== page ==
I was listening to the radio on the way home the other night, and there was a lively discussion (this is all relative as it was public radio, so lively simply means both parties were conscious) about how we as a country would manage to compete with the rest of the world.
The response from the expert of the moment was that we had to educate and train a better quality of worker. I found this to be quite disturbing as the subtext implies that the purpose of the nation’s population is to be grist for the corporate mill. Now, before everyone starts sending me applications for the Socialist Workers’ Party (it’s a waste of time anyway – they won’t have me due to my intractable opposition to regulating the manufacture of mannequins), let me state that I understand that there is a very practical component embedded in the expert’s statement – one that addresses our ability to enjoy a certain quality of life.
What I take issue with is the wholesale categorization of, and more common reference to, our citizenry as workers. It’s the kind of labeling that depersonalizes and leads to demoralization as captains of industry see employees less and less as individuals, neighbors, and community members, and more and more as production components. It is, in essence, a category brand that needs to be repositioned.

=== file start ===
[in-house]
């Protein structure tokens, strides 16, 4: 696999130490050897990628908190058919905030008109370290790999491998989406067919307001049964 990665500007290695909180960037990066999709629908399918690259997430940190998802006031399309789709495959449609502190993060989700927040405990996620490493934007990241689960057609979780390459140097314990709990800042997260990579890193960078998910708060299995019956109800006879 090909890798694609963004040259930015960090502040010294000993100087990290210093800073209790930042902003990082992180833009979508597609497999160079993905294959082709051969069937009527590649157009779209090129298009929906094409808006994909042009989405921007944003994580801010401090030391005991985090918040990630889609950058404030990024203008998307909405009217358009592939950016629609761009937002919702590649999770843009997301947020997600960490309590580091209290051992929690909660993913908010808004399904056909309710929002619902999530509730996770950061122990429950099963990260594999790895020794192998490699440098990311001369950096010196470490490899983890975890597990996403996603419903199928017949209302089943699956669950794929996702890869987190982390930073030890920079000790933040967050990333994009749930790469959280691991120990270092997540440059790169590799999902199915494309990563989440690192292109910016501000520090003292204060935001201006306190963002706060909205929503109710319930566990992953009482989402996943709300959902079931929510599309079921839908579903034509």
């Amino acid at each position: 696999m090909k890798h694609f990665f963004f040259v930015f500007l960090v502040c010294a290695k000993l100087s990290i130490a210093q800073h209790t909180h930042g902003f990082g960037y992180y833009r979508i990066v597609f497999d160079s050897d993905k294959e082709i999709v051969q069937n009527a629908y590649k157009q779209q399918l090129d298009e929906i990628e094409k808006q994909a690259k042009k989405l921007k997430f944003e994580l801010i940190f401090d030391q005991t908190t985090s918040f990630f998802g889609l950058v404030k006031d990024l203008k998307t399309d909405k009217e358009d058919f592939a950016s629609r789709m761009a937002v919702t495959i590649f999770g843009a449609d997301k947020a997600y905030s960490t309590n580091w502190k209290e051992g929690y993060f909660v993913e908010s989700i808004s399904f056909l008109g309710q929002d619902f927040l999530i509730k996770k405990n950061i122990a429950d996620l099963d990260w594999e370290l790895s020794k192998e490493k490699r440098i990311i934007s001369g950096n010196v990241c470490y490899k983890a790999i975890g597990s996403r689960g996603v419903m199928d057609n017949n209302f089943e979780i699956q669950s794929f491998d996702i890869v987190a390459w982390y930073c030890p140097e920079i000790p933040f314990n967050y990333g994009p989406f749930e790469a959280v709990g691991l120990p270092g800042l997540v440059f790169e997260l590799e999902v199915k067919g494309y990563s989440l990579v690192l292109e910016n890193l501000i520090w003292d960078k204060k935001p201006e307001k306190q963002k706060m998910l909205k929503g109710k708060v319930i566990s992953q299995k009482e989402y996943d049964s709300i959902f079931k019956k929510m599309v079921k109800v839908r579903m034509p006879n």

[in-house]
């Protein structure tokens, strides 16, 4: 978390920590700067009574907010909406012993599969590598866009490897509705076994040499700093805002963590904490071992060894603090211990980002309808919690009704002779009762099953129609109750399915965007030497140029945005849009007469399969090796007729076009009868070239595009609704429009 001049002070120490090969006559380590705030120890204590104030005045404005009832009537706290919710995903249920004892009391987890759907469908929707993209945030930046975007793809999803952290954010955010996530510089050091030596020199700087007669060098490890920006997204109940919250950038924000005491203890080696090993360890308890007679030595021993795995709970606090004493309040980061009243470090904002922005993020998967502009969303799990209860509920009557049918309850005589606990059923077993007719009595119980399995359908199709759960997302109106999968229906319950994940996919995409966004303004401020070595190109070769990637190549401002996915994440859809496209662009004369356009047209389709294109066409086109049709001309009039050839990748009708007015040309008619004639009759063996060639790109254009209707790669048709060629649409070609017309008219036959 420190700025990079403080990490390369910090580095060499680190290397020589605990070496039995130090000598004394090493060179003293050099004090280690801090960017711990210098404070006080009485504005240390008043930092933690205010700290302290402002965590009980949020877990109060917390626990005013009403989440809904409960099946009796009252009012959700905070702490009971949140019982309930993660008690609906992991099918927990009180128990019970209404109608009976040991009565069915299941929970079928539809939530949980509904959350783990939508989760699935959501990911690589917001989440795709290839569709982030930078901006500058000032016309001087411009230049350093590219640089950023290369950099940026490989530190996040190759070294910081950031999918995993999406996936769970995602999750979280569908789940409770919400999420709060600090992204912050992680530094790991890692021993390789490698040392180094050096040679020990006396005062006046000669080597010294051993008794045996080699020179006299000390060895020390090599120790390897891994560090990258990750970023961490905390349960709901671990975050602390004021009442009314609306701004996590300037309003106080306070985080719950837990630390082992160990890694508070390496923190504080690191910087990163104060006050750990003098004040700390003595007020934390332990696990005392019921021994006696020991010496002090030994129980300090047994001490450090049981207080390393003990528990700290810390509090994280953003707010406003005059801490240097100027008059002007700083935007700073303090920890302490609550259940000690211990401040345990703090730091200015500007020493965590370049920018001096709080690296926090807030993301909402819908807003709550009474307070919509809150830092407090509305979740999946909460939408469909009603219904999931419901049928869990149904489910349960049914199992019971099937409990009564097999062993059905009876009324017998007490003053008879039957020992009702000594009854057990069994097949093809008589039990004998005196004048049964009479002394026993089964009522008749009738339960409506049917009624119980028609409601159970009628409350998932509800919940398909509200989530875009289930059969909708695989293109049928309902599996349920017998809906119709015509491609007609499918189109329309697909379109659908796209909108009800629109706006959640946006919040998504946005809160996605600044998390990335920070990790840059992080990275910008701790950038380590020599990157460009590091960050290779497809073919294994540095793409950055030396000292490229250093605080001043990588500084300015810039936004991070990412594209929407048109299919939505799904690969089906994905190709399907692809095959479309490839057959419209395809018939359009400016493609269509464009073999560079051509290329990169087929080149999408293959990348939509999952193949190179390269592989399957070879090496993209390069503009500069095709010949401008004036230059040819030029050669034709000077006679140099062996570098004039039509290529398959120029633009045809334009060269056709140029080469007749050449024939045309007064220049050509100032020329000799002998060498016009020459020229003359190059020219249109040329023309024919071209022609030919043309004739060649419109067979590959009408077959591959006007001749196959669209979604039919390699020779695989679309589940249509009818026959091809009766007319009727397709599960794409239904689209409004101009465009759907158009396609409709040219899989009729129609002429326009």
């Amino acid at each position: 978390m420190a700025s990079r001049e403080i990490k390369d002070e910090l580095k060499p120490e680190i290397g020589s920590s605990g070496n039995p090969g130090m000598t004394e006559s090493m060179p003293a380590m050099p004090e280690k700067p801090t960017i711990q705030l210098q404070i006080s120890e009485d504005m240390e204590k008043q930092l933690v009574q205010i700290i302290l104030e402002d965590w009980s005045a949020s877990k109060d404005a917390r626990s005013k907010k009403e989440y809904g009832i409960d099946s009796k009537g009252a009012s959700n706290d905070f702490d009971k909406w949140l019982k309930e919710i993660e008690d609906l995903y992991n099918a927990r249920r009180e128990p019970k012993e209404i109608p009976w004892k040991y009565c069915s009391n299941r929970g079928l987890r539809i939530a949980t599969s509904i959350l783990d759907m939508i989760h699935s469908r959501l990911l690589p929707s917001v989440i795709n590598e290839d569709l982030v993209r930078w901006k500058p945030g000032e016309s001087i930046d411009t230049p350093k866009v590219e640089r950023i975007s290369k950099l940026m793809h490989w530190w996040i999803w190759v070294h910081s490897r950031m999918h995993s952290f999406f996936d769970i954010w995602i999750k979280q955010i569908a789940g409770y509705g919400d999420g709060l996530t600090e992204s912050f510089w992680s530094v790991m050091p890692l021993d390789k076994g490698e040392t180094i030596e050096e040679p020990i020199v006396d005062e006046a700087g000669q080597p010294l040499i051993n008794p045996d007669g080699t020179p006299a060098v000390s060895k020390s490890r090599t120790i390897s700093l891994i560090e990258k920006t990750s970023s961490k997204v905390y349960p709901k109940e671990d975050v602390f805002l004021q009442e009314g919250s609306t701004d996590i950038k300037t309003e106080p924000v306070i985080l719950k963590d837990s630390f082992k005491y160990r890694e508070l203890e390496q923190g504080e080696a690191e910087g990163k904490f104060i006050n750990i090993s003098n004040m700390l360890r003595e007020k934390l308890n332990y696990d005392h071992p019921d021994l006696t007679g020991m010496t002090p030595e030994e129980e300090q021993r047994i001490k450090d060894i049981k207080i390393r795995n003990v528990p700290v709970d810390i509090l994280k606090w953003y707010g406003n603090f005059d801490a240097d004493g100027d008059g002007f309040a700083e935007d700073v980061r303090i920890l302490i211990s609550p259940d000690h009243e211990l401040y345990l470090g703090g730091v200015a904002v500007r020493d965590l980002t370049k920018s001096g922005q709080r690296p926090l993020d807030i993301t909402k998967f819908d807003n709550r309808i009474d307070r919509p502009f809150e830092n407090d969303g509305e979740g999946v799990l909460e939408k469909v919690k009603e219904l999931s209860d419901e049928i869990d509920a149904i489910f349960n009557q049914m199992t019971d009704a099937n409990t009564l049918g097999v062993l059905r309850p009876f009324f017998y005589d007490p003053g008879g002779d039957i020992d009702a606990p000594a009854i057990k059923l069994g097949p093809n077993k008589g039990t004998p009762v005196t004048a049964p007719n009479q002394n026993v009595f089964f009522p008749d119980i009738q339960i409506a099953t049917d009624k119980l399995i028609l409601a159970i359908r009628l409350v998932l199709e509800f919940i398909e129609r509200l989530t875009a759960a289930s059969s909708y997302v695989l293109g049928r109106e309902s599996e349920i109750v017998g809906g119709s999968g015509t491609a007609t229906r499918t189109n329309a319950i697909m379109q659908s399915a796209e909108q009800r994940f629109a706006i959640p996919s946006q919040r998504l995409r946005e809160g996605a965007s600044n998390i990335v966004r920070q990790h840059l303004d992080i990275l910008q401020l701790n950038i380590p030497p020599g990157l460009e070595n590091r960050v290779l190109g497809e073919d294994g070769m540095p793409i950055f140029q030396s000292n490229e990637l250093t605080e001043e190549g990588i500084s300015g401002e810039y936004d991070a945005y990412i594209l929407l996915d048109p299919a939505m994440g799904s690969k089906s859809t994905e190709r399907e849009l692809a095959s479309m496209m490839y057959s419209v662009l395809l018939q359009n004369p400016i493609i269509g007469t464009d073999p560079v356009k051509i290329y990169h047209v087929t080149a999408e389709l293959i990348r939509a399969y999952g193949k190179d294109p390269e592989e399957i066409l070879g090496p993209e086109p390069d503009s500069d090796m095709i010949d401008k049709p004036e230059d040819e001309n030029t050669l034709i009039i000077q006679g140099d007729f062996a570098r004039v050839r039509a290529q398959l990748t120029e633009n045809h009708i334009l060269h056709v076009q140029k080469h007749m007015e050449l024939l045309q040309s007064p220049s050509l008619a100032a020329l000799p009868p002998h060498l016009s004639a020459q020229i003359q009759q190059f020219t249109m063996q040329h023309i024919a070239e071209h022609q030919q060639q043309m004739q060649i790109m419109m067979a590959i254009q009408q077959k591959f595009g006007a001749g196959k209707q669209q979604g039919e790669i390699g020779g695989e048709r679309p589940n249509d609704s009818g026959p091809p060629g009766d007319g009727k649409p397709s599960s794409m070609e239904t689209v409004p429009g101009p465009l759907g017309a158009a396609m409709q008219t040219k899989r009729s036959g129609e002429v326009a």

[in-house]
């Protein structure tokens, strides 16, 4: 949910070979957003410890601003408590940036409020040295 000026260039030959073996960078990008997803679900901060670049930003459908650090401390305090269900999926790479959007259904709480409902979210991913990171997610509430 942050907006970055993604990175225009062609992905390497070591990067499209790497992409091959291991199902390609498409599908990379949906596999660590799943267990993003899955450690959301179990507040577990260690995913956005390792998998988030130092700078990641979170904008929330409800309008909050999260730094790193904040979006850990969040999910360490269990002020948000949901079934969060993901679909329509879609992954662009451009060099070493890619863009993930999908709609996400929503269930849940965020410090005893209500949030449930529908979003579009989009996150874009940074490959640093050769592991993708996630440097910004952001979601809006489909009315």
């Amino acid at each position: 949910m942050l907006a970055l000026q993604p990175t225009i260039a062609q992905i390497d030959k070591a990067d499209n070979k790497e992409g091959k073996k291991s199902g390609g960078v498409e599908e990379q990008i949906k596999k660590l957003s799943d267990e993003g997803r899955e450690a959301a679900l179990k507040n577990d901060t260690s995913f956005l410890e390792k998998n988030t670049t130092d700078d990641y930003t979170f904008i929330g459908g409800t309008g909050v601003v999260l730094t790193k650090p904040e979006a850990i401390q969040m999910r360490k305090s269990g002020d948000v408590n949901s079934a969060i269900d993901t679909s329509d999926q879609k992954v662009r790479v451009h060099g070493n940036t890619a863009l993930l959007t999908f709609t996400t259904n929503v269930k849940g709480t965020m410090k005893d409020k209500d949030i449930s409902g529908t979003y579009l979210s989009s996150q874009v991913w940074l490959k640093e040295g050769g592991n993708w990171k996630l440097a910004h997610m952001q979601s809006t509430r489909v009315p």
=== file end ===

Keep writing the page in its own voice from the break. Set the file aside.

On a practical level it is the kind of viewpoint that undermines the importance and necessity of the employer brand. Think about it. If the goal of the organization is simply to attract workers, rather than multi-dimensional individuals with an array of attributes, then why put effort into understanding the drivers and aspirations of a given candidate or set of candidates?
Ultimately, a successful employer brand needs to be understood from the personal level in order to have any relevance or emotional context. So in your efforts to brand your organization as an employer, shy away from broad categorizations and seek to understand the full dimension of the individual you are trying to attract. That individual is so much more than a worker.